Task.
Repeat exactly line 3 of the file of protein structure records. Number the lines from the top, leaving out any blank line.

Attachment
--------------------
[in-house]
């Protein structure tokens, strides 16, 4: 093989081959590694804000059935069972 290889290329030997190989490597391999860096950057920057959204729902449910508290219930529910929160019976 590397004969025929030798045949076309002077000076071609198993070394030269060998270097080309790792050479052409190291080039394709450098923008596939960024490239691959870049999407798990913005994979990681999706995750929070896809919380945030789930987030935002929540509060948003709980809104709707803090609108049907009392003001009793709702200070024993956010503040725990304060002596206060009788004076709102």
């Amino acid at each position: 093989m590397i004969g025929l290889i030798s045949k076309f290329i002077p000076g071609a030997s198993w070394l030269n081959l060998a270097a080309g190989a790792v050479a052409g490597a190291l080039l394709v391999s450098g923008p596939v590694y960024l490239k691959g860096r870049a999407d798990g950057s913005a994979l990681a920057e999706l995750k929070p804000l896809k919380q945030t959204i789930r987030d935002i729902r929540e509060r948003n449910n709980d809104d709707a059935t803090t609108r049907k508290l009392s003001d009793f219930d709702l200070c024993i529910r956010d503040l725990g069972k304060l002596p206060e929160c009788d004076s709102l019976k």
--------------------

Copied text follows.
């Amino acid at each position: 093989m590397i004969g025929l290889i030798s045949k076309f290329i002077p000076g071609a030997s198993w070394l030269n081959l060998a270097a080309g190989a790792v050479a052409g490597a190291l080039l394709v391999s450098g923008p596939v590694y960024l490239k691959g860096r870049a999407d798990g950057s913005a994979l990681a920057e999706l995750k929070p804000l896809k919380q945030t959204i789930r987030d935002i729902r929540e509060r948003n449910n709980d809104d709707a059935t803090t609108r049907k508290l009392s003001d009793f219930d709702l200070c024993i529910r956010d503040l725990g069972k304060l002596p206060e929160c009788d004076s709102l019976k």